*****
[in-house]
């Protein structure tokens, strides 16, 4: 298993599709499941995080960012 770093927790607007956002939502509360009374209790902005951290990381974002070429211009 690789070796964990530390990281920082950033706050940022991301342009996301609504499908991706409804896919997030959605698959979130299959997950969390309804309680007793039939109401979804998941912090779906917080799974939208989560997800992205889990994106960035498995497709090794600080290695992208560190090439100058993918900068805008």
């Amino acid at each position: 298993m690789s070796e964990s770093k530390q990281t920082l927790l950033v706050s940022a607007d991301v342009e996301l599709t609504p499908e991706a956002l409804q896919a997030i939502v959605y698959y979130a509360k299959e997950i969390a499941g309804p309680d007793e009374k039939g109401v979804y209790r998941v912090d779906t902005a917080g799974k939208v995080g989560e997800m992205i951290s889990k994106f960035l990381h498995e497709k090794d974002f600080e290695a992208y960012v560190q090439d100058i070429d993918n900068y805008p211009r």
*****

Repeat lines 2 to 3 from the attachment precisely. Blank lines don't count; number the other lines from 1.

């Protein structure tokens, strides 16, 4: 298993599709499941995080960012 770093927790607007956002939502509360009374209790902005951290990381974002070429211009 690789070796964990530390990281920082950033706050940022991301342009996301609504499908991706409804896919997030959605698959979130299959997950969390309804309680007793039939109401979804998941912090779906917080799974939208989560997800992205889990994106960035498995497709090794600080290695992208560190090439100058993918900068805008």
């Amino acid at each position: 298993m690789s070796e964990s770093k530390q990281t920082l927790l950033v706050s940022a607007d991301v342009e996301l599709t609504p499908e991706a956002l409804q896919a997030i939502v959605y698959y979130a509360k299959e997950i969390a499941g309804p309680d007793e009374k039939g109401v979804y209790r998941v912090d779906t902005a917080g799974k939208v995080g989560e997800m992205i951290s889990k994106f960035l990381h498995e497709k090794d974002f600080e290695a992208y960012v560190q090439d100058i070429d993918n900068y805008p211009r």